Individual initiative is an infinitely more powerful economic force than government action. Wealth is generated when individuals risk their own resources in hopes of meeting a need in the lives of other people or businesses, and do so in a manner that earns them a profit. That need might be a hammer or food, or it could be capital needed by a business to start or expand its operations.
The government doesn’t have anything to give that it didn’t take from someone else. In other words, government cannot create wealth; it can only take wealth from people and redistribute it to others. This redistribution of wealth might be to an individual through a welfare-type program, or to a business with which the government has a contract, or to government employees. That’s not to say people can’t get wealthy from government programs, but it is not new wealth; it is wealth that was generated by someone else, and the government took it from them. This is not a negativestatement, implying that it is never appropriate for government to tax the people; it is simply a statement of fact. How much wealth the government should take and how it uses that wealth are subject to debate, but the simple fact is that government does not create wealth.
In some ways, it is understandable that people would think first how the government would be a good source for building wealth in a community or state. It’s easier to grasp the concept of expanding a government service or agency than it is to comprehend how the private sector could piece together a cohesive economy. And yet, it’s that wonderful mystery of private sector initiative that has made ours the most productive and resilient economy the world has ever known!
With few exceptions, the areas of our state and country where government has spent trillions (yes, with a T) to “help” the poor by transferring wealth to them from other people, are still mired in poverty. For the good those programs might do in helping with short-term needs, they have helped create a pattern of generational poverty, where creativity is stifled and hopelessness prevails.
Instead of transferring wealth, government’s role in the economy should be to protect the freedom of individuals to generate wealth for themselves.
Numerous examples throughout history can be cited of nations that attempted to force equality of wealth through government efforts. The former Soviet Union is one of the most notable, a nation with vast resources, an enormous population, yet a failed economy because it was directed by the government. Current-day Russia has experienced economic problems, not because it moved to a supposedly “free” market system, but primarily because it did not provide the property rights protections necessary for a truly free market. This kept the power in the hands of officials with strong connections to the government, allowing them to take advantage of the people just as they had under Communist rule. (Related to that, the Russian people were not sufficiently informed how a free market system is supposed to work and how they could apply their new-found freedom.)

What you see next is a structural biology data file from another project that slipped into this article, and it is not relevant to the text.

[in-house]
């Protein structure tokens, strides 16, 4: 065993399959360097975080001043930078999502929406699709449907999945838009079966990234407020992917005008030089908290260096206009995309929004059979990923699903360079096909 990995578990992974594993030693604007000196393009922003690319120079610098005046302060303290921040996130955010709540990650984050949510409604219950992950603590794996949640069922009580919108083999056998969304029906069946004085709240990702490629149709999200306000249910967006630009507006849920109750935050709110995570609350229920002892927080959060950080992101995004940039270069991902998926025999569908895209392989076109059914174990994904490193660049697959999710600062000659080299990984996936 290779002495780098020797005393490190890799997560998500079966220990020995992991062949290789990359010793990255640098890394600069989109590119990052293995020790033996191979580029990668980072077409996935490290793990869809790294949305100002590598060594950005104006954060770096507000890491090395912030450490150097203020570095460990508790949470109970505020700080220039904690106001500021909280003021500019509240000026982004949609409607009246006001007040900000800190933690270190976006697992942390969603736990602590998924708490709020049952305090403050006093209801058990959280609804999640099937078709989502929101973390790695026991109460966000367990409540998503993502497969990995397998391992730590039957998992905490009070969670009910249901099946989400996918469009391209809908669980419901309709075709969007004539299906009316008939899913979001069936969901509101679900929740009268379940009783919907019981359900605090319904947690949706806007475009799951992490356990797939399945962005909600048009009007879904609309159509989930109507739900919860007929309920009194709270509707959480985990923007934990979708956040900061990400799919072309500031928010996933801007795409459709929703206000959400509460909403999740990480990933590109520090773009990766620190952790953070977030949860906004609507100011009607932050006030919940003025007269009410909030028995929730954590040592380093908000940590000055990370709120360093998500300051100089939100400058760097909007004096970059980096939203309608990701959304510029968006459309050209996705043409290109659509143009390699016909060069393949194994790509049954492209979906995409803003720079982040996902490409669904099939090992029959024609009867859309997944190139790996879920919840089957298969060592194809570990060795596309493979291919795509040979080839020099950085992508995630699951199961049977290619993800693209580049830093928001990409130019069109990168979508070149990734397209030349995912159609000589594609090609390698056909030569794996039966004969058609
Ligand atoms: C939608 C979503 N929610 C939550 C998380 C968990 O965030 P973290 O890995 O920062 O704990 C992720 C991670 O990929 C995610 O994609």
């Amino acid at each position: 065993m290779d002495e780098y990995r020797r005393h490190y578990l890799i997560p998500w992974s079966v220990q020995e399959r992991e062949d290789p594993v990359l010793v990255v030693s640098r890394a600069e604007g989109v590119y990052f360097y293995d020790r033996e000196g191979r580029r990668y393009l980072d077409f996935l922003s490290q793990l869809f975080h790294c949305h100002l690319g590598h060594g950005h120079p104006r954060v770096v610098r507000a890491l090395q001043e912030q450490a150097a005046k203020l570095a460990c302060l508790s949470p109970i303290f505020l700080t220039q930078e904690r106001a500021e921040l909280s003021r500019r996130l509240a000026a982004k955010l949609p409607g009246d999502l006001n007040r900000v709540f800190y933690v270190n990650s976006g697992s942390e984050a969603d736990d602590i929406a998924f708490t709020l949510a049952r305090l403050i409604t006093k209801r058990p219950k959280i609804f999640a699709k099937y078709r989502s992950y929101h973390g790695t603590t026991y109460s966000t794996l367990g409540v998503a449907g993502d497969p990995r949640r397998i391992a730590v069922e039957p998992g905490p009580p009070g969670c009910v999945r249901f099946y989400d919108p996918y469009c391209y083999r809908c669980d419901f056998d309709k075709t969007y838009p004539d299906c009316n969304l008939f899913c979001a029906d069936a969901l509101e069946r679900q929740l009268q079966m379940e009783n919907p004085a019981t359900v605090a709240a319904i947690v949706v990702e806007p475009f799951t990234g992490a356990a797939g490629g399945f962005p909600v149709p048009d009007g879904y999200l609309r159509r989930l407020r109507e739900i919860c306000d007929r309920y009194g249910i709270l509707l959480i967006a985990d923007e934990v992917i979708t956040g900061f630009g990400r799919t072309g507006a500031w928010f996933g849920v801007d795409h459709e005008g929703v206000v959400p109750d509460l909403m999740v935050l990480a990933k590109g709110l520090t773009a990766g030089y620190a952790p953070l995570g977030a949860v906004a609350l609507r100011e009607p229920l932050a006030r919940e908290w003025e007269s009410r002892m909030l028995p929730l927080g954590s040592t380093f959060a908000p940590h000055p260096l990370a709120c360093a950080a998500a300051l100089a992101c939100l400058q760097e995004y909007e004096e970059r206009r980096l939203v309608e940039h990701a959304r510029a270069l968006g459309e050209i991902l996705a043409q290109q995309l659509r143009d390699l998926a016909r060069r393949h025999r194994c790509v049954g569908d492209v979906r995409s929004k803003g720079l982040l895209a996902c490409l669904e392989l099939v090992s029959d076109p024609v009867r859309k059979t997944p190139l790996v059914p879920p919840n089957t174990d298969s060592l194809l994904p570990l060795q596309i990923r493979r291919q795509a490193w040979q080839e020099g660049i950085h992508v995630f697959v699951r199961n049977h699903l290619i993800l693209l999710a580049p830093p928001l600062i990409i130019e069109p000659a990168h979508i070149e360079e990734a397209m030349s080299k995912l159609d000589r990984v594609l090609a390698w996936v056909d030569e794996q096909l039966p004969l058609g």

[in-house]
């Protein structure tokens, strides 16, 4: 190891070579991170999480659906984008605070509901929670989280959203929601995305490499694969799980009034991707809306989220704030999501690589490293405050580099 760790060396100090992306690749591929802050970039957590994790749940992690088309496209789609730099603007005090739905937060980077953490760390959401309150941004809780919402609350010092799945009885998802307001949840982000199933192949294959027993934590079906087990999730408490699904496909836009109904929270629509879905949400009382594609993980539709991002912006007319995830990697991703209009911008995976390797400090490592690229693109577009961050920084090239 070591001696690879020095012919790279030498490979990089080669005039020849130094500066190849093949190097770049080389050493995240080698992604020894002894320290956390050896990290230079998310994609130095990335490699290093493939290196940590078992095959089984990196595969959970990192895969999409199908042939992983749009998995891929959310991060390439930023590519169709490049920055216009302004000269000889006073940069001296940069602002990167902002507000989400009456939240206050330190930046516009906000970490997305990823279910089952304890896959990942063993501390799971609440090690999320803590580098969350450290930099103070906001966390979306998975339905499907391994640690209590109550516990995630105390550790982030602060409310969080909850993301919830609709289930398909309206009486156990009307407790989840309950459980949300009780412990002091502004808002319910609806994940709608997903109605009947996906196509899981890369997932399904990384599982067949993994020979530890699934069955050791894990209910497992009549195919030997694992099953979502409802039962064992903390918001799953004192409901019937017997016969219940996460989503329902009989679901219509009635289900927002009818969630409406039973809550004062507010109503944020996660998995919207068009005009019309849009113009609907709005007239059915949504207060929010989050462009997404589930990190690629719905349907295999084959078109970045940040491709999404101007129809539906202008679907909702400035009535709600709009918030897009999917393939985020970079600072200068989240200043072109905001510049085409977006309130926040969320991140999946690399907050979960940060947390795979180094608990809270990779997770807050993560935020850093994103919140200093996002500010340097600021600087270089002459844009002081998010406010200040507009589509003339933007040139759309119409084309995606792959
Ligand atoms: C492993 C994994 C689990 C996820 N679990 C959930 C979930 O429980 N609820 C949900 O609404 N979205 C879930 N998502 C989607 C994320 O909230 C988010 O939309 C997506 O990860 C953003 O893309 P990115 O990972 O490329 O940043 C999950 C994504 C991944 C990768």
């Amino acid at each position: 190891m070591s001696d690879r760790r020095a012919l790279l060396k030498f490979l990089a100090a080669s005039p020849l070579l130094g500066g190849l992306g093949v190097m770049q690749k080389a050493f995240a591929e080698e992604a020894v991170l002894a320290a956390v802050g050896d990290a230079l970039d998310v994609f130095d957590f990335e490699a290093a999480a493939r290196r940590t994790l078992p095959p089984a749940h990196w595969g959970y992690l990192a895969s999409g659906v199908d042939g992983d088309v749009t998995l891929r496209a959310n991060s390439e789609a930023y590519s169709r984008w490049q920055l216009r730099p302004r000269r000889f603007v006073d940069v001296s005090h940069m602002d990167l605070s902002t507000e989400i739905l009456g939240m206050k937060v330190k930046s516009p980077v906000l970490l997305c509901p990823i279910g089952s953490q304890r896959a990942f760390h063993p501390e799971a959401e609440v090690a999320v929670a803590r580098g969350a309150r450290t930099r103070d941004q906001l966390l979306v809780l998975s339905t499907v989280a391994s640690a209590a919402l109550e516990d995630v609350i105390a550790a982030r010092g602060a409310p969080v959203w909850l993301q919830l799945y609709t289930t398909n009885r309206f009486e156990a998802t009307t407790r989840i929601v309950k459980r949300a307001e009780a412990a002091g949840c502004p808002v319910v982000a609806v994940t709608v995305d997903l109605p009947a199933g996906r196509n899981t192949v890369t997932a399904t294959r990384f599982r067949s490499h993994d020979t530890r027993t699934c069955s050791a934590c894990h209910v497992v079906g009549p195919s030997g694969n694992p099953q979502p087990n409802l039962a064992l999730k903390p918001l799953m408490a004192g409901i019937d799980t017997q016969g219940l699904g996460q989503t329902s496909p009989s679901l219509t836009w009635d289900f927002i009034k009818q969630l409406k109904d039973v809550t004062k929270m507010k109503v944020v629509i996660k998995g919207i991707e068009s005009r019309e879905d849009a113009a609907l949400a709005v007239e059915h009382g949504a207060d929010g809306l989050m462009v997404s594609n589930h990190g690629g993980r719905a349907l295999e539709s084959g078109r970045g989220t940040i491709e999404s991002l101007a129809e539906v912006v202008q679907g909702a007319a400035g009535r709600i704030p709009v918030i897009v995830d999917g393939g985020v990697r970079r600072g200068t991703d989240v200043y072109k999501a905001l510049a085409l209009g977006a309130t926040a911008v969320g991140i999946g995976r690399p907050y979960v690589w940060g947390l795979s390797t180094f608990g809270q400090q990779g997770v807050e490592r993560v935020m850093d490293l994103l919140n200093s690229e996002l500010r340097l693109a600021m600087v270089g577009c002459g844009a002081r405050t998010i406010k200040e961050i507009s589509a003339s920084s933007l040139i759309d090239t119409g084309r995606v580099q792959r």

In contrast, the former Soviet bloc nations that have been most successful economically since the fall of the Soviet Union are those that have provided a dependable system of justice, a low (usually flat) tax on its citizens, and a limited regulatory system. This allows entrepreneurs to know the rules of the game and explore their opportunities with relative certainty that their rights will be
protected, and that they will have few unnecessary burdens placed on them by the government.
Financially speaking, free people are not equal, and equal people are not free. If 100 people were made equally wealthy today, they would no longer be equal by tomorrow. Some would spend, some would give, and some would save, making their wealth “unequal” once again.
The greatness of the free-enterprise system is found in the equality of opportunity, not equality of outcome. Why should anyone strive for excellence when there is no incentive to produce a better product or offer a better service? Economic opportunity—the chance to make a profit and build wealth—encourages innovation and competition. This, in turn, benefits the whole economy, not just the entrepreneur, because it results in improved products and services. As one entrepreneur gains success, others might be drawn to compete, resulting in even better products and services, or equal quality at a lower price. In the end, consumers benefit from a healthy, competitive free-market system—where true wealth is created.
Government officials who understand that government cannot create wealth but can clear the way entrepreneurs to do so will govern with humility and restraint.
This is an excerpt from Governing By Principle, MCPP’s ten principles to guide public policy.